Backup never got the attention it deserves.
The barrage of press releases and announcements begging for attention on Office 365 backup concerns, for example, shows how much companies are not paying attention to such issues.
Ransomware changed the conversation. It also put a dollar amount for poor backups. The seemingly simple social engineering hack has taught many companies an expensive lesson on why backup and recovery are essential.
Hackers are also beginning to target backup copies so that companies will pay up. And those companies that focused on the backup, but gave scant regard to recovery, found themselves paying ransom anyways as the customers clamored for attention.
Now, Hong Kong regulators are getting into the backup game. And as with regulators, whatever they say will shape the future of an industry.
HK companies see the need for backup (finally)
In a recent press conference, Joseph Chan, regional director for Hong Kong, Macau and Taiwan at Veeam Software, argued that companies are beginning to understand the need for better backup and recovery.
“Nowadays, people are combining security plans with better recovery times and backup immutability together,” he observed.
It is easy to see why. COVID-19 has driven many companies to the cloud, many adopting SaaS software for their hybrid workforces.
Backup becomes the last line of defense when a hacker infiltrates a company, or there is a security breach. If the backup copies don’t recover fast enough, you lose consumer trust. And that’s a big thing in a swipe-ready world where customers aren’t in the mood to give second chances.
Hong Kong companies are beginning to understand the value of backup.
Chan noted that his company’s Veeam Backup for Microsoft Office 365 solution saw 58% growth year-on-year in Q2 2021, making it the fastest-growing product.
Over half (53%) of Hong Kong companies are also using a third-party backup product or service to backup their Microsoft Office 365 data, the recent Veeam Data Protection 2020 noted.
Regulators seek for better immutability
Chan also pointed to another reason why backup is becoming important — regulators.
In Hong Kong, the Hong Kong Monetary Authority (HKMA), the territory’s banking regulator, invited the Hong Kong Association of Banks (HKAB) to develop the Security Tertiary Data Backup (STDB) Guideline.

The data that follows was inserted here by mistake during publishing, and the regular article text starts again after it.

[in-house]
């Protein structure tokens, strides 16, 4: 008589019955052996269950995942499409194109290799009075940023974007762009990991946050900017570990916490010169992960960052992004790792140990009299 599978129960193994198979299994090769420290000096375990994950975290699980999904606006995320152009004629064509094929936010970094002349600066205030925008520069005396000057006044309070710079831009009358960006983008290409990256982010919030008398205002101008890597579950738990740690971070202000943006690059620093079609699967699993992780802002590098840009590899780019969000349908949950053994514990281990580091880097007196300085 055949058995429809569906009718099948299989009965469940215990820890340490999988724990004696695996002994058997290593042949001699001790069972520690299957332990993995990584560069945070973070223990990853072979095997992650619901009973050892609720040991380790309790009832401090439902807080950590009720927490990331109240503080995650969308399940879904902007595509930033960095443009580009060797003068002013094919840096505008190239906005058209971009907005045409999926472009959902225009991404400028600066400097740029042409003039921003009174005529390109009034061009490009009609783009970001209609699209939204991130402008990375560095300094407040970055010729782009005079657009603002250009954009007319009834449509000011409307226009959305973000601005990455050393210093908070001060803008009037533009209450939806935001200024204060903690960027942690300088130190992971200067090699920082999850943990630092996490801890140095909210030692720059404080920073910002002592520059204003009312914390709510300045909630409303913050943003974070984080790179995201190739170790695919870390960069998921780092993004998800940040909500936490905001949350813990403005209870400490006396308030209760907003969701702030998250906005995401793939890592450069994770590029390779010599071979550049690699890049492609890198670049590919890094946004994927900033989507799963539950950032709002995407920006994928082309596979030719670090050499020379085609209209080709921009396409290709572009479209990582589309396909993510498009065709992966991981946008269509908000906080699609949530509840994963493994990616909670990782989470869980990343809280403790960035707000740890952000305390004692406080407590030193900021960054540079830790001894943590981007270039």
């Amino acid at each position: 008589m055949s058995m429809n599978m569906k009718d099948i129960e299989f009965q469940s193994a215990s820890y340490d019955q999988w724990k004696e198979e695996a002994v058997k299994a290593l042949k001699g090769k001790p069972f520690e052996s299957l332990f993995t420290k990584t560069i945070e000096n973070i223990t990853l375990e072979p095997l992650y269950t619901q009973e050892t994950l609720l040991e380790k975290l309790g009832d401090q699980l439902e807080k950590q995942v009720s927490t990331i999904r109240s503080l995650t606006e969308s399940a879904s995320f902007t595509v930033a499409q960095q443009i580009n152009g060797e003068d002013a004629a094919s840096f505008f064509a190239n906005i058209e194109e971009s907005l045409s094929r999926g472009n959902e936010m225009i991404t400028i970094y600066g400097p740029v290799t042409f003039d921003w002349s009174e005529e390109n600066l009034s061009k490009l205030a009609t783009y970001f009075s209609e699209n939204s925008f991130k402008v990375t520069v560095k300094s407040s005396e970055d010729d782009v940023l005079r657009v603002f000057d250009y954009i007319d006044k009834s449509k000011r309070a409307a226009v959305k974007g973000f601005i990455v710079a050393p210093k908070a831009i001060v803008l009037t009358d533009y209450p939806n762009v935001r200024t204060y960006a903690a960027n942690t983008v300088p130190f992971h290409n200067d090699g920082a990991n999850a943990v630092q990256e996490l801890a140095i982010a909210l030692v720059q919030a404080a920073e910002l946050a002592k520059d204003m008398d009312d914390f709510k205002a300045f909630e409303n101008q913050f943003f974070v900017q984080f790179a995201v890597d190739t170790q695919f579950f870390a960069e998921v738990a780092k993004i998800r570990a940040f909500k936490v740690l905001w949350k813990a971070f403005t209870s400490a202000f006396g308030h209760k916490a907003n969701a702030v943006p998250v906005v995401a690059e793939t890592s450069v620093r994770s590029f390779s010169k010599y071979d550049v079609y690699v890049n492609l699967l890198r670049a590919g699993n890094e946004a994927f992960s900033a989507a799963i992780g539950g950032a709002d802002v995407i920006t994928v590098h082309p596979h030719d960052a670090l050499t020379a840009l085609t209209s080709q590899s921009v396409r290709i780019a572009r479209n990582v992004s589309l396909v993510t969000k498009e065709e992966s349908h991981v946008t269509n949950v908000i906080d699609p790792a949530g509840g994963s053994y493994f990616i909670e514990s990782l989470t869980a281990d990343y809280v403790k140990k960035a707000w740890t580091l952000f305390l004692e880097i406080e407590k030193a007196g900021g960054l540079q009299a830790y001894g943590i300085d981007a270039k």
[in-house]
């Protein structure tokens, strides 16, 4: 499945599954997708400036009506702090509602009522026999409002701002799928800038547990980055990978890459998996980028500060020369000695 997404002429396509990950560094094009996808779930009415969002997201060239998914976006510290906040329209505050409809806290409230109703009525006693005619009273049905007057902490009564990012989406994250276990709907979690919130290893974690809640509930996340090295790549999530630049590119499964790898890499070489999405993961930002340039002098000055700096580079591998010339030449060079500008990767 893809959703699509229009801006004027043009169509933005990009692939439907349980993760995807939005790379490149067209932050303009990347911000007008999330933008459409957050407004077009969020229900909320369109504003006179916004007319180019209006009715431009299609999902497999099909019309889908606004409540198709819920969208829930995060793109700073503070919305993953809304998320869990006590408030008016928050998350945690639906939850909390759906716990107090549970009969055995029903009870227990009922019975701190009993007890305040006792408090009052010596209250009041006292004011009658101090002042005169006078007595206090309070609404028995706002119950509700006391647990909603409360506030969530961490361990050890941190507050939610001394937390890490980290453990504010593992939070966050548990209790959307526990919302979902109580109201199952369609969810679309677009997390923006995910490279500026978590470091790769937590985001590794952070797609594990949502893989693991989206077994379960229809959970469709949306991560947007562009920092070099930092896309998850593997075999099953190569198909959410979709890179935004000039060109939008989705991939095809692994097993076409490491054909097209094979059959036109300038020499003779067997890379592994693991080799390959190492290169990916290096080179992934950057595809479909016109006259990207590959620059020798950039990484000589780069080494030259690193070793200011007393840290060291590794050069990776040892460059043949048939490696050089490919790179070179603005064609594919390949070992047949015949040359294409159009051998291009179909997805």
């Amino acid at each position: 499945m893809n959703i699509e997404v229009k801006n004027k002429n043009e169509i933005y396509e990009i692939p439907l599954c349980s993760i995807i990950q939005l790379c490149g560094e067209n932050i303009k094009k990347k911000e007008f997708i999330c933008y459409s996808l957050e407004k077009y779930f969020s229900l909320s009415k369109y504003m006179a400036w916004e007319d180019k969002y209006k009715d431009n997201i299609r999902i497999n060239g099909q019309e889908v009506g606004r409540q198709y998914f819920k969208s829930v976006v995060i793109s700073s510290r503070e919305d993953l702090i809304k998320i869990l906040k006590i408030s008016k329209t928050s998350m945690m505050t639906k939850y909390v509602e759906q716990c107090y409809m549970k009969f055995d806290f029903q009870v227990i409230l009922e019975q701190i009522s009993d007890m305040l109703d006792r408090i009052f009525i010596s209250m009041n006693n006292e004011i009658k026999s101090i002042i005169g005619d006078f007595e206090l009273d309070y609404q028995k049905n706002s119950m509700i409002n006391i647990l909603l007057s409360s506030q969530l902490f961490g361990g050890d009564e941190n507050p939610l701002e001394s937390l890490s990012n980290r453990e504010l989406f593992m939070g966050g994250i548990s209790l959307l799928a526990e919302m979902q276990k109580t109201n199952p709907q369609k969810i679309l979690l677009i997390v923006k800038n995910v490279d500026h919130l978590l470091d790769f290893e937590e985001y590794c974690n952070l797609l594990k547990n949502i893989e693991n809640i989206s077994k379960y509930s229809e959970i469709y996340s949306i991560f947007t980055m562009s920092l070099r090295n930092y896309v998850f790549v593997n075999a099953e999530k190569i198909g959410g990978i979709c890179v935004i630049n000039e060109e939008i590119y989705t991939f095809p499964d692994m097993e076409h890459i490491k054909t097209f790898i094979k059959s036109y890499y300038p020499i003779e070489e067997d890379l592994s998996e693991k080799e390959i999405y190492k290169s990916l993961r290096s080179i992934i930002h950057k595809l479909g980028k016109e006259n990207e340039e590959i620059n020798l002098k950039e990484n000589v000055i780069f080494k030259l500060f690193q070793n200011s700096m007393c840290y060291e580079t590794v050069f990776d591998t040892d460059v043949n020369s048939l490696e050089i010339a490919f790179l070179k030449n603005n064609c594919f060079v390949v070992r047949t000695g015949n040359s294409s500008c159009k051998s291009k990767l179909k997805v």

Essentially, HKMA views STDB (an unfortunate name, though) as an effective measure to enhance cyber resilience and data security of Authorized Institutions (AIs), which are essentially your Hong Kong banks.
HKMA endorsed the STDB Guideline on April 30, 2021, and all major banks and branches are required to submit their assessments by the end of this November.
Chan noted that this significant development has made many banks relook at their backup practices and processes.
The major problem is that many banking core systems still run on legacy infrastructure. As a result, many of them are not designed to work in a cloud-driven environment and meet today’s recovery speeds.
“Many legacy systems nowadays are doing backup but don’t have much protection in terms of the speed of the recovery and the backup functionality. They are not meeting the SLA requirements of the organization. This is becoming a major issue as cyberattacks and ransomware are on the rise,” said Chan.
Many banks are also containerizing data to become agiler and data-driven — which the Veeam study reported surging in Hong Kong.
HK’s future at stake
It is clear why HKMA is a rush to implement STDB.
Hong Kong already has eight virtual banks that are amassing customer details. Traditional banks are also busy digitalizing their operations, with parts of their infrastructure sitting in the cloud.
Then you have the closer integration with the mainland through Wealth Management Connect, a cross-border channel for retail investment into the Greater Bay Area. Without a solid industry plan for data security, these integrations may cost the banks street credits.
Now, as regulators turn the screws on banking data, you can bet this surge in backup and recovery interest will only accelerate.
For banking customers, this is undoubtedly good news.
Image credit: iStockphoto/drante